Extended Project

The Extended Project Qualification

The Extended Project is a single piece of work of a student's choosing that requires evidence of planning, preparation, research and independent learning. It is worth half an A level and allows students to demonstrate the skills and work ethic appreciated by universities.

The choice of topic falls in to 1 of 4 categories:

  • A dissertation: a written project.
  • A scientific investigation or fieldwork
  • A performance - for example music, dance, theatre, sport
  • An artefact - for example a model, work of art, website, business

The Extended Project offers opportunities for learners to:

  • Have significant input into the choice and design of an extended piece of work.
  • Develop and apply decision-making skills, problem-solving skills, initiative and enterprise.
  • Extend their planning, research, critical-thinking, analytical, synthesis, evaluation and presentation skills.
  • Use their learning experiences to support their personal aspirations for higher education and career development.

The skills that students develop through the Extended Project are directly relevant to and useful for university-level study. Students can refer to the Extended Project in their UCAS personal statements and at interview to demonstrate some of the qualities that universities are looking for. Some universities will make an offer which will include the EP with reduced A level requirements.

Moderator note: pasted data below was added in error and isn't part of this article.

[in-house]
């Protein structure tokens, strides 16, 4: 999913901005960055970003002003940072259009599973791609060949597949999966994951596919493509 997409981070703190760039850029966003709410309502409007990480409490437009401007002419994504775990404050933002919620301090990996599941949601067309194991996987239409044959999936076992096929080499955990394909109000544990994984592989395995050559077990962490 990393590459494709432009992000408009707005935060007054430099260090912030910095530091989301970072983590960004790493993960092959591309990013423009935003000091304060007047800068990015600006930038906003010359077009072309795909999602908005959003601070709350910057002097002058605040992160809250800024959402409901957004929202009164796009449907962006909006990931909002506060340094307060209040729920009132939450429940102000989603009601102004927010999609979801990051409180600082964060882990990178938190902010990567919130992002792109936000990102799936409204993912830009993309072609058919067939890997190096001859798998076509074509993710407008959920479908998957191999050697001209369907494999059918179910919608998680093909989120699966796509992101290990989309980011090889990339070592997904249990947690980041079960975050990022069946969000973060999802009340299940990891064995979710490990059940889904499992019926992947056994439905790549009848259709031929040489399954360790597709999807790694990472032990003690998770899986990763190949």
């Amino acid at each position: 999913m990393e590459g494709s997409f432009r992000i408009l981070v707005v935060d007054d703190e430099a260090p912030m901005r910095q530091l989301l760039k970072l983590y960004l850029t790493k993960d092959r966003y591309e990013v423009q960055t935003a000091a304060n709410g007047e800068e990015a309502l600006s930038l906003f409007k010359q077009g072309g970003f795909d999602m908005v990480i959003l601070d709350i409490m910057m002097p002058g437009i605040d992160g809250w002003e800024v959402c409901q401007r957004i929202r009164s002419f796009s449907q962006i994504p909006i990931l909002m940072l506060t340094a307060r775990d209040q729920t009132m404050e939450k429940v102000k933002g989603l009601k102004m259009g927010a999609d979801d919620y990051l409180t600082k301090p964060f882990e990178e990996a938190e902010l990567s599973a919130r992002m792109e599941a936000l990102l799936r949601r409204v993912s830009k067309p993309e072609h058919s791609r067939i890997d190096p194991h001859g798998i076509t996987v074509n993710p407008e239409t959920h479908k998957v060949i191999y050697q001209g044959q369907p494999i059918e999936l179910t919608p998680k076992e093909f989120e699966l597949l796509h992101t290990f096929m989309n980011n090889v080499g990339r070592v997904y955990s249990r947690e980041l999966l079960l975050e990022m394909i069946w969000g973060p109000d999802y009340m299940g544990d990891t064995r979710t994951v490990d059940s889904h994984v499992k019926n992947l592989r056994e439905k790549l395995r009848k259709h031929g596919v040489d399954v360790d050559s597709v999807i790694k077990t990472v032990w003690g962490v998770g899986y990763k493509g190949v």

Year 12 students receive a short taught programme initially, with input from the University of Southampton, covering topics such as critical thinking, academic writing, referencing, research skills and giving effective presentations. We are also able to use the University’s facilities including the library to allow students access to a far larger scale of resources. They are allocated a teacher-assessor, who they will work with throughout the project, meeting regularly to discuss progress ensuring high standards are achieved. However, the project is the student’s responsibility and it is for them to motivate and manage themselves effectively.

What makes the Extended Project an exciting choice for students is the ability to decide on their topic of learning. They may decide to select a research question directly relating to their proposed university study or something completely different from their A level studies. It cannot be a topic that they are studying as part of their subjects unless they can demonstrate a much deeper development. The EPQ amounts to about 120 hours of learning, the taught programme consisting of about 40.

Examples of recent Extended Projects undertaken by BWS students:

  • To what extent were Nazi functionaries willing participants in the Holocaust or were they merely following orders?
  • Can genetic engineering prevent mental disease?
  • Is capsaicin an acceptable performance enhancing drug?
  • Can I write a song using popular 80/90s Alt-rock and Indie rock influences such as the Red Hot Chili Peppers, Weezer and Radiohead?
  • By what methods have Supreme New York established their position as a leading brand in the streetwear market?